101 Things You Didn't Know About Jane Austen: The Truth About the World's Most Intriguing Romantic Literary Heroine [NOOK Book]


Discover the long-kept secrets of literature's leading lady

You've read Emma. You own Pride and Prejudice. You love Sense and Sensibility. But do you know all there is ...

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101 Things You Didn't Know About Jane Austen: The Truth About the World's Most Intriguing Romantic Literary Heroine

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Discover the long-kept secrets of literature's leading lady

You've read Emma. You own Pride and Prejudice. You love Sense and Sensibility. But do you know all there is to know about Jane Austen?

Find answers to such questions as:

  • Who was the Irishman who stole her heart?
  • Why was their affair doomed?
  • Which Austen heroine most resembled Jane?
  • Who were the real Elizabeth Bennet and Mr. Darcy?
  • Why did Jane never marry?

These fascinating secrets and much more are revealed in 101 Things You Didn't Know about Jane Austen.

Romantic. Tragic. Mysterious.
And you thought Austen's heroines led intriguing lives.

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Product Details

  • ISBN-13: 9781440517129
  • Publisher: F+W Media
  • Publication date: 1/19/2007
  • Series: 101 Things
  • Sold by: Barnes & Noble
  • Format: eBook
  • Pages: 256
  • Sales rank: 1,120,572
  • File size: 961 KB

Table of Contents

Introduction     xiii
Birth of a Heroine     1
The Austens of Steventon     1
Bloodline of a genius     3
Late-eighteenth-century England: Austen and revolution     4
Beautiful Hampshire     7
A family member meets the guillotine     8
Jane's education     10
Boys everywhere; How did this single woman write so perceptively about men?     12
Putting on plays     15
Brother Edward's fairy-tale good fortune     17
The other writer m the Austen family     19
Brilliant Beginnings     22
What did Jane Austen really look like?     22
Was Jane Austen a fashion victim?     24
Hilarious violence and vice; the surprise of Austen's earliest writings     26
More juvenilia     28
Love and Freindship-yes, that's how she spelled it!     30
Freindship? Spelling and grammar     33
Lady Susan-Austen's fabulously wicked heroine     36
Gothic pleasures     38
Young Jane in love-who was Tom Lefroy?     41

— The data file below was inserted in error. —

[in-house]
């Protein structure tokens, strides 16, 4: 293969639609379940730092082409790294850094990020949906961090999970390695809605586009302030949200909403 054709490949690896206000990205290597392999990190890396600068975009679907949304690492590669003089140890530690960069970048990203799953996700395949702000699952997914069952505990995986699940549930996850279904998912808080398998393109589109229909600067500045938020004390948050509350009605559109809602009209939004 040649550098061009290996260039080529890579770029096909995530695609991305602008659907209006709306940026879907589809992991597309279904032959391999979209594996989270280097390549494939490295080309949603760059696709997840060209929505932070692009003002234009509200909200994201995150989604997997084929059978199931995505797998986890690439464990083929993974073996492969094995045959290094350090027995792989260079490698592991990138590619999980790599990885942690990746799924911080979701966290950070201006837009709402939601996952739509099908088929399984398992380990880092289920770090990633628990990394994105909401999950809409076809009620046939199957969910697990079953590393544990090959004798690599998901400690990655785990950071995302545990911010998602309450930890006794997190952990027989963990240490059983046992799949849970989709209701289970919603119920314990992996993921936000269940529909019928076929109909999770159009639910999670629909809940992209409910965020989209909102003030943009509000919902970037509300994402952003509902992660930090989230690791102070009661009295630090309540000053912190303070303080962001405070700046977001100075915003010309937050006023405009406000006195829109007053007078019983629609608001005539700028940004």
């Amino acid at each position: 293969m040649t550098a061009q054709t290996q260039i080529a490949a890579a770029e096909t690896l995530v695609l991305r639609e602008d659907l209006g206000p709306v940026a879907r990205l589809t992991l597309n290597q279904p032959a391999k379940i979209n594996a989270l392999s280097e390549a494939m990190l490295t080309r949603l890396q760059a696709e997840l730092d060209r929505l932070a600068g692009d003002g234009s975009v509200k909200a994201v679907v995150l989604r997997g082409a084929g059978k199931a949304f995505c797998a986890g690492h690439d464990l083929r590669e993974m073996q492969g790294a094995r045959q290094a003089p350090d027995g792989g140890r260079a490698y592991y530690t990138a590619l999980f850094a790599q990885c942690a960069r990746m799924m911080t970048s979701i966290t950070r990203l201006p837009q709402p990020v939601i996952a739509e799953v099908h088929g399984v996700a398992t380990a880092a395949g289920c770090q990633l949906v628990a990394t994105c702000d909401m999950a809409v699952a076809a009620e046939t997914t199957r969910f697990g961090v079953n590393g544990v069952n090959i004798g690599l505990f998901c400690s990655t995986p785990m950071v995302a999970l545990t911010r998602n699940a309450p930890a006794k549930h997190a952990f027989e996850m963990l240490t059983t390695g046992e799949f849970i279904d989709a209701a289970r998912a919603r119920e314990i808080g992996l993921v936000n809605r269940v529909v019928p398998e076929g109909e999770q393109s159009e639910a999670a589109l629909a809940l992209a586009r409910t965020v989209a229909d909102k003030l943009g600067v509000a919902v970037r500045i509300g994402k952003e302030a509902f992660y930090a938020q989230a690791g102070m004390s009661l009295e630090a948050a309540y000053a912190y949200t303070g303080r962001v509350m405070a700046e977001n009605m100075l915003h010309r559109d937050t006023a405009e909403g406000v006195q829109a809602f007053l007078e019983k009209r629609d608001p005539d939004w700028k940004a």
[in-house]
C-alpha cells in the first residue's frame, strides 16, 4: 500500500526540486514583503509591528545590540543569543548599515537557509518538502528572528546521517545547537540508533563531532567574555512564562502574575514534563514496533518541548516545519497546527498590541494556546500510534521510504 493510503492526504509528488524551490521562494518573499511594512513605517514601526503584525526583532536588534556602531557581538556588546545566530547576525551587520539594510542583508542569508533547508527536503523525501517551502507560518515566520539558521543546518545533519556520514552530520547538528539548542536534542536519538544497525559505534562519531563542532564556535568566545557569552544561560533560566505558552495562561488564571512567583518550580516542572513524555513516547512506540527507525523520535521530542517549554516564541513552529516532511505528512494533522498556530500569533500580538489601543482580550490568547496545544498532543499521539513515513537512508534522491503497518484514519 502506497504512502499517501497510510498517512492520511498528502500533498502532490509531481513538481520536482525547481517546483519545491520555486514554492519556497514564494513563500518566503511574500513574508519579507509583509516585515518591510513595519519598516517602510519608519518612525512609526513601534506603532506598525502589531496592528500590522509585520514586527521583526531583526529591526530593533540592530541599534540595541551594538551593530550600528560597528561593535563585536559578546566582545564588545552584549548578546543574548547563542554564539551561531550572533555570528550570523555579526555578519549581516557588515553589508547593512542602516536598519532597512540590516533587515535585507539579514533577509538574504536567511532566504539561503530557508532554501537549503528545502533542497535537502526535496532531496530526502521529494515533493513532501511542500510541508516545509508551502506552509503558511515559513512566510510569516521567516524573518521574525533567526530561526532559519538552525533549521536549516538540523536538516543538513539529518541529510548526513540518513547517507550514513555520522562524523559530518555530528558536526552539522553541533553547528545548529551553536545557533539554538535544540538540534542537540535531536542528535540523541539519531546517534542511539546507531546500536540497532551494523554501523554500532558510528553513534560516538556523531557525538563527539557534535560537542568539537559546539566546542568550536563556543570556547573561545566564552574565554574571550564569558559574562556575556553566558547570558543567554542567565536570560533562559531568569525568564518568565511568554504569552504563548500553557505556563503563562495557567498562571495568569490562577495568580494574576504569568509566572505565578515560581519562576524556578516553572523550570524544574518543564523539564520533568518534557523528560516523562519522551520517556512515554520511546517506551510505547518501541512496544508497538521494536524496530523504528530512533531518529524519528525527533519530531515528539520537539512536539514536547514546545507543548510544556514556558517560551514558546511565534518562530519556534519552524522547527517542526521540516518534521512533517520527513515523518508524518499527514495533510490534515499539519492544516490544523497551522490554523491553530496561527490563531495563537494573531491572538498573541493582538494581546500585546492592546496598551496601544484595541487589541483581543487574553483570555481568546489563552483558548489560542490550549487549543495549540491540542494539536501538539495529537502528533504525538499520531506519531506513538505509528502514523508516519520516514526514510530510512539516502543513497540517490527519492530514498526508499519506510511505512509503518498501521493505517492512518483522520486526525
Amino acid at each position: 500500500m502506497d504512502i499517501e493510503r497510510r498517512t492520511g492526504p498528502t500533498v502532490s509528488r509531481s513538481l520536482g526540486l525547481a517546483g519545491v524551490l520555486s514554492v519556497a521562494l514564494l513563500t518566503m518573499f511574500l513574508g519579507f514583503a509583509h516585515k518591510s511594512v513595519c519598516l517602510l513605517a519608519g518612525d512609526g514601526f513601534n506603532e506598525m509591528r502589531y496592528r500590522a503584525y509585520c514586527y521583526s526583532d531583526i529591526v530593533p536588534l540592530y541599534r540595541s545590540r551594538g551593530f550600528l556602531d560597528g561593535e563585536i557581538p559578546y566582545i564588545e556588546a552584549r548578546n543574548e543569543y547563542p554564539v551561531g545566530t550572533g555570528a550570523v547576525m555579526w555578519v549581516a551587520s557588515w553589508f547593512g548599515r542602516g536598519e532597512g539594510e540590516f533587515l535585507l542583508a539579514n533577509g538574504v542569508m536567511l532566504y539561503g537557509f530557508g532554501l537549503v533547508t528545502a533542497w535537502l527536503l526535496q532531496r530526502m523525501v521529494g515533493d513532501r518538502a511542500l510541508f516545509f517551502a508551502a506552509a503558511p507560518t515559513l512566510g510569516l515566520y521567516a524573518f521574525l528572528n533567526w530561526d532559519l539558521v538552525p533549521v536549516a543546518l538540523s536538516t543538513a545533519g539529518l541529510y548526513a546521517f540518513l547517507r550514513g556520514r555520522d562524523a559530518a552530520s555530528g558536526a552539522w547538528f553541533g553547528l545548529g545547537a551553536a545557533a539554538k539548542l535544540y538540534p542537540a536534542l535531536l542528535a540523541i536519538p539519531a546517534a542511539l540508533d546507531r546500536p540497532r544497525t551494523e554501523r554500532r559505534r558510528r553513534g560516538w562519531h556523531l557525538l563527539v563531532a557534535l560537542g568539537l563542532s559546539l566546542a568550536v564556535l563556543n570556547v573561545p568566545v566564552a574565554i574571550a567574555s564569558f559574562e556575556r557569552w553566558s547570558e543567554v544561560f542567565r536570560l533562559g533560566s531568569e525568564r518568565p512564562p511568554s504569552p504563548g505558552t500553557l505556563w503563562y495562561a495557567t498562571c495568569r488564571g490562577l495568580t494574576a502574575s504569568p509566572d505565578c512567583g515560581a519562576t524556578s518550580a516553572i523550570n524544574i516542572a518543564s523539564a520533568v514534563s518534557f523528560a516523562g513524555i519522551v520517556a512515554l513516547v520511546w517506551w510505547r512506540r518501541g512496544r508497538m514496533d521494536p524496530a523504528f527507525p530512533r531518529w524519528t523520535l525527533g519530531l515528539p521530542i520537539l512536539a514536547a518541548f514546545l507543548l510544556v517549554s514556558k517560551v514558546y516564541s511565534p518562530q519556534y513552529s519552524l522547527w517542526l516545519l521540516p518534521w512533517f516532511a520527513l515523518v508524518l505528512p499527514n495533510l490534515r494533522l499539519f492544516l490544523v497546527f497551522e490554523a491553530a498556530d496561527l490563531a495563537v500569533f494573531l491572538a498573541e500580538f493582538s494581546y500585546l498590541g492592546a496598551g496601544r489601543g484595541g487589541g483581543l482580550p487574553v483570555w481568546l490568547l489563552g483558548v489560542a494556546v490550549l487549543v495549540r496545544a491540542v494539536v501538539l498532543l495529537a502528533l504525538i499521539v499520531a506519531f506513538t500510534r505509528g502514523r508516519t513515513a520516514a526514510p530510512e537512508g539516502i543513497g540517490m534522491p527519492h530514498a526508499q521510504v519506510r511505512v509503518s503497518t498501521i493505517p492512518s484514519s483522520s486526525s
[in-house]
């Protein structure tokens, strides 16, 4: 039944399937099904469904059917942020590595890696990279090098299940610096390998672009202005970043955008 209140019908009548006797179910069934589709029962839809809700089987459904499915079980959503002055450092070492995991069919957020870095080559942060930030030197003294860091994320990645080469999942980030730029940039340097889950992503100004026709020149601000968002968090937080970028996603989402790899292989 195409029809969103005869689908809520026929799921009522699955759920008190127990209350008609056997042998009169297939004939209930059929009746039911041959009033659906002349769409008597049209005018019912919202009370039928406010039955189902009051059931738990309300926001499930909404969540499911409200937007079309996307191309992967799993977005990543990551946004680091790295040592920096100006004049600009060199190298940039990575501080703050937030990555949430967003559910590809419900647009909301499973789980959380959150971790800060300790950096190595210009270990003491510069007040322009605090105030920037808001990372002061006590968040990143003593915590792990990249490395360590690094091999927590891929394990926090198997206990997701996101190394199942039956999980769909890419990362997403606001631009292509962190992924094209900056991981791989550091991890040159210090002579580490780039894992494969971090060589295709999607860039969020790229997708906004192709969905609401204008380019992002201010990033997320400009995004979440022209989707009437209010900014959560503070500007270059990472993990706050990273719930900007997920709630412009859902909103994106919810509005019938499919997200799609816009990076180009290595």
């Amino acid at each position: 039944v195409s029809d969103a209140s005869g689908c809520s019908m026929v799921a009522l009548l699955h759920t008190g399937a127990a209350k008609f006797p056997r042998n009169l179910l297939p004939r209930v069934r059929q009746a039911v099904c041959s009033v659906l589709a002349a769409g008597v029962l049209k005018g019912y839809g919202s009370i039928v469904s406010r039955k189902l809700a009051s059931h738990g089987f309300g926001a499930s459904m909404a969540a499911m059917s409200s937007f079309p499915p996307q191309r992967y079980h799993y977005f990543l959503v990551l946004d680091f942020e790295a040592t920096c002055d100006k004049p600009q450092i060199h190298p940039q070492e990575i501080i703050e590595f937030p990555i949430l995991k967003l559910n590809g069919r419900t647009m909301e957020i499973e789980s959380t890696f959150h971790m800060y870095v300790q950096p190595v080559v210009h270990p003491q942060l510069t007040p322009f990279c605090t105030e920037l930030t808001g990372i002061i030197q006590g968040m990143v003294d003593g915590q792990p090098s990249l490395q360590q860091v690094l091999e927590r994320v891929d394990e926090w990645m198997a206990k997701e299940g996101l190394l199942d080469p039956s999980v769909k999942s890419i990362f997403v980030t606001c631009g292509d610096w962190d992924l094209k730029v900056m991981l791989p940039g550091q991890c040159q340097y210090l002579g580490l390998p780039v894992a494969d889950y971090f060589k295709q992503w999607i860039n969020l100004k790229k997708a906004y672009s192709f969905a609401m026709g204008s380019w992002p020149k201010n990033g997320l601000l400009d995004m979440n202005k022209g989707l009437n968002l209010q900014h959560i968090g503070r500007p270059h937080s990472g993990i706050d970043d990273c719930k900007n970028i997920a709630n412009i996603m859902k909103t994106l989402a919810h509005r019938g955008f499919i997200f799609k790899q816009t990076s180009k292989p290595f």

Cassandra Austen, real-life tragic heroine     45
First Impressions: Why didn't Pride and Prejudice keep its first title?     49
Eliza: cousin andfriend becomes sister     50
How was Elinor and Marianne drastically different from Sense and Sensibility?     52
Jane Cooper: another cousin's improbably romantic-and tragically short-life     55
Arrested for shoplifting!     57
Silence and Disappointed Love     60
What distressing news made Jane faint?     60
Did Jane Austen really hate Bath?     61
The marriage proposal     64
More publishing woes     66
"A little sea-bathing would set me up forever"     68
Jane's mysterious Devon lover     71
Madam Lefroy     72
Death of a beloved father     74
Why was The Watsons left unfinished?     76
The other Emma     79
Southampton     81
The Glorious Years     84
Edward to the rescue     84
The creaking door     86
Today's "self-published" writers are in good company: Sense and Sensibility     87
First success     89
Light & bright & sparkling     90
A truth universally acknowledged     92
Which of Jane's heroines did her mother call "insipid"?     93
Dedicated to the one I hate: Jane and the Prince Regent      95
Hints from various quarters     99
Who was Martha Lloyd and why did she live with jane?     102
London     104
Mrs. Austen: What was Jane's mother like?     106
Jane Austen, poet     108
Was Jane Austen a snob?     110
"What have wealth or grandeur to do with happiness?"     113
"Oh! what a Henry"     116
Sisters-in-law     118
"A very musical society"     119
Drawing     122
"A curricle was the prettiest equipage in the world": horses and carriages     125
Jane Austen's gardens     129